Prepaid cards are cards that are not tied to bank accounts, but need to be topped up with cash to work. In other words, if you have a prepaid card, you cannot spend more money than you have already loaded. This is what distinguishes prepaid cards from credit and debit cards and makes them much more secure.

Using a prepaid card to pay for goods and services online is a great way to keep your money safe, because even if a malicious actor manages to steal your card information in some way, he will not be able to access your bank account, only the money. which is already on the prepaid card. If your credit or debit card information were somehow compromised, that would be a whole other story with potentially thousands of people being taken from your account.

One of the best things you can do to increase your cybersecurity is to have a dedicated prepaid card for online purchases and other digital transactions. You can simply load your prepaid card with money periodically whenever you need to pay for something over the internet, instead of using your main credit card and putting yourself in danger.

So, are there any downsides to using prepaid cards? Unfortunately yes. The fees tend to be quite high. You often have to pay fees for purchasing and activating the card, as well as for refills, balance inquiries and even cancellation of the card.

4. Cryptocurrency

Cryptocurrency coins seen on black background

As a form of decentralized currency that relies on blockchain technology, crypto is inherently safer and more private than fiat currency. It only exists in the digital space, which makes it ideal for transferring money between accounts over the internet.

You don’t need to have a credit card, bank account, or have access to the financial system in any way to use crypto. And if you know what you’re doing, the chances of being tracked by a third party are minimal, especially if you’re using privacy-focused currencies like Monero.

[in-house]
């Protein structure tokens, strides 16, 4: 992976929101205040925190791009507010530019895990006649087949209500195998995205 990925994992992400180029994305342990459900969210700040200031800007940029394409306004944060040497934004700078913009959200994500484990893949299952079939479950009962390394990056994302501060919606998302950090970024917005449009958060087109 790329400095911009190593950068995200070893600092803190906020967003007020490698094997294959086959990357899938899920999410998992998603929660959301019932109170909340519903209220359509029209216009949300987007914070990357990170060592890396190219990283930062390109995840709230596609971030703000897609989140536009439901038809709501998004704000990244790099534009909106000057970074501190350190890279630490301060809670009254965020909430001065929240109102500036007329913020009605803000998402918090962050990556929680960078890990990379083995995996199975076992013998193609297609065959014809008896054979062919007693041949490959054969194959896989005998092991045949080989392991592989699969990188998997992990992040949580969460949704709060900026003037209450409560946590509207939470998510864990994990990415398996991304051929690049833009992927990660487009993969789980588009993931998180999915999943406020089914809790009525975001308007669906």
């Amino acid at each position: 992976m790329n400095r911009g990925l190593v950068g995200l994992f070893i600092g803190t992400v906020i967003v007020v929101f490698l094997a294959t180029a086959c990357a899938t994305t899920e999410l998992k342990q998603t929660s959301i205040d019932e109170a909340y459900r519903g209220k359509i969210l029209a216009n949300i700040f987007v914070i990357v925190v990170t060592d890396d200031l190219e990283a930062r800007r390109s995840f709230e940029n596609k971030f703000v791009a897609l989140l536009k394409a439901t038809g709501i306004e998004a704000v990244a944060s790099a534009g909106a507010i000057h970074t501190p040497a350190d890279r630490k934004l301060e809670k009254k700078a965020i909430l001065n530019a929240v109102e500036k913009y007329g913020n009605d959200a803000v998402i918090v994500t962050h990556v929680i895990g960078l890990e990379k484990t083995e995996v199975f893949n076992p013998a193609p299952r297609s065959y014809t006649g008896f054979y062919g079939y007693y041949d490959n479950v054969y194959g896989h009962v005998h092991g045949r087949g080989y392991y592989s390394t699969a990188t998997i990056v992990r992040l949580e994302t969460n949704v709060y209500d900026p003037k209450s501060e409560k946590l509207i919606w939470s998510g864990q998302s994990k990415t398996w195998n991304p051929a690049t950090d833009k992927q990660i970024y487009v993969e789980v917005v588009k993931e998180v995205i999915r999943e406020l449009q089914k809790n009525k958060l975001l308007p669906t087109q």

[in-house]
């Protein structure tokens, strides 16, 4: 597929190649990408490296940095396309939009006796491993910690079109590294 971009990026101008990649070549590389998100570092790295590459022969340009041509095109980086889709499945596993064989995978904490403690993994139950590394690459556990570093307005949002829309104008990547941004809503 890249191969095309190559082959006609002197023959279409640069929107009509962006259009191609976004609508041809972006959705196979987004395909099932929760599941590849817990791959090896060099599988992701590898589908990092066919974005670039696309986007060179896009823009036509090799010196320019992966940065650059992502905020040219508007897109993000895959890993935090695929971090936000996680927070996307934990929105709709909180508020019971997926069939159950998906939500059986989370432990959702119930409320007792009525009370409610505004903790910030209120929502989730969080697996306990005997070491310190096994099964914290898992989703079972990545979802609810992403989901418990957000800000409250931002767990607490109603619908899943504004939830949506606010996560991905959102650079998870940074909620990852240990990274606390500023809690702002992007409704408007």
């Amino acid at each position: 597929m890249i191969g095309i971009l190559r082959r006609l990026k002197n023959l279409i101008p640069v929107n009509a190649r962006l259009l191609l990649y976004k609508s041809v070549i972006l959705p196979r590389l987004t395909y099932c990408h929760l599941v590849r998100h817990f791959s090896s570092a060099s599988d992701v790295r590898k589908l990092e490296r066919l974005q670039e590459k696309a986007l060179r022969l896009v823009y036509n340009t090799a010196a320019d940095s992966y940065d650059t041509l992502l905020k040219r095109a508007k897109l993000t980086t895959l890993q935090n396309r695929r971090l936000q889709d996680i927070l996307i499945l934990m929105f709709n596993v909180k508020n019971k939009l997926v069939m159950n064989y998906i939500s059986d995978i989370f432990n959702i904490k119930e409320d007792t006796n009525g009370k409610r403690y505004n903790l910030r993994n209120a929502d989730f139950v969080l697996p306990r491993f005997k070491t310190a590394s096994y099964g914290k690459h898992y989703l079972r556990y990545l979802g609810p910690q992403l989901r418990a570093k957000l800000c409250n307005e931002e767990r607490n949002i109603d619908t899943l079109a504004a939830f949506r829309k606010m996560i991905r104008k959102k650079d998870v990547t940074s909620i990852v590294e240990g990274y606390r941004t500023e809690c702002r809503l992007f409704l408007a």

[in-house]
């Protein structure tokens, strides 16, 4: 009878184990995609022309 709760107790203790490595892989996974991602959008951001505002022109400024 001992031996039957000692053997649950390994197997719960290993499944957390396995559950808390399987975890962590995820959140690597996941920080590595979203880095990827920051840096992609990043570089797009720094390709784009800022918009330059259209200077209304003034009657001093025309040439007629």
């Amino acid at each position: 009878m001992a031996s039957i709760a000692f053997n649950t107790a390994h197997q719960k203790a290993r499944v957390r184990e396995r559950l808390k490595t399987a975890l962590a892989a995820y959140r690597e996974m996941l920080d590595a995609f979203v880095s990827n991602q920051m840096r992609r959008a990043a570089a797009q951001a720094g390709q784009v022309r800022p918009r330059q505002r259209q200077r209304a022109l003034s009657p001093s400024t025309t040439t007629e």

It should also be noted that securing your crypto assets is quite easy. If you don’t want to invest in a cold wallet (a physical device that keeps your crypto offline), there are plenty of secure digital crypto wallets: Exodus, Wasabi, Guarda, and Coinbase Wallet, to name a few.

On the other hand, crypto markets are very volatile and the value of a currency can change daily. This is off-putting to many people, as is the fact that crypto isn’t widely accepted as a form of payment; Granted, more and more e-commerce platforms have adopted it in recent years, but it’s not like Amazon accepts cryptocurrency payments. So, in summary, crypto can certainly be used for secure online payments, but it’s not for everyone.

Protect your money online

Digital payment systems have come a long way over the years. There are now more options than ever, and some of them are actually safe.

We can only guess what the future holds, but as online payment methods grow and evolve, so will cyber threats. And no matter how many precautions you take, you’re one step away from having your bank account compromised, so be sure to keep an eye out for signs of a breach.

About Matthew R. Dailey